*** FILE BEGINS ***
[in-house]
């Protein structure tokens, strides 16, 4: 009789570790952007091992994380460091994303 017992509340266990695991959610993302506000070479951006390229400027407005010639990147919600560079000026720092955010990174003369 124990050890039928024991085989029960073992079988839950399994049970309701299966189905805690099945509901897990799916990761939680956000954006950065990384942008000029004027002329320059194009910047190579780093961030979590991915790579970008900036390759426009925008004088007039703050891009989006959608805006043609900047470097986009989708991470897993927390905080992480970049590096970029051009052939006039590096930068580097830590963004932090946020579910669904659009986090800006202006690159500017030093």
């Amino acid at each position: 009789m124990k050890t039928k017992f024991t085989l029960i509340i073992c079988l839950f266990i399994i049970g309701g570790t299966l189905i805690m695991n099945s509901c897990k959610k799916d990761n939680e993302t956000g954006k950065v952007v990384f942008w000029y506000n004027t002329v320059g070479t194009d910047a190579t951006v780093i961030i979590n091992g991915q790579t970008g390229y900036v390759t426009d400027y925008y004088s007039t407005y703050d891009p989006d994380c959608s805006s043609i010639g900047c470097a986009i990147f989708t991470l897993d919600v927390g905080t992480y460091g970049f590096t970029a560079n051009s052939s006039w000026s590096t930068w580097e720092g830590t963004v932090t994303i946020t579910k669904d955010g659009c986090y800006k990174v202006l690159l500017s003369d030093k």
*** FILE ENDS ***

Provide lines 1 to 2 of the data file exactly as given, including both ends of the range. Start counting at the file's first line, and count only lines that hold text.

[in-house]
């Protein structure tokens, strides 16, 4: 009789570790952007091992994380460091994303 017992509340266990695991959610993302506000070479951006390229400027407005010639990147919600560079000026720092955010990174003369 124990050890039928024991085989029960073992079988839950399994049970309701299966189905805690099945509901897990799916990761939680956000954006950065990384942008000029004027002329320059194009910047190579780093961030979590991915790579970008900036390759426009925008004088007039703050891009989006959608805006043609900047470097986009989708991470897993927390905080992480970049590096970029051009052939006039590096930068580097830590963004932090946020579910669904659009986090800006202006690159500017030093």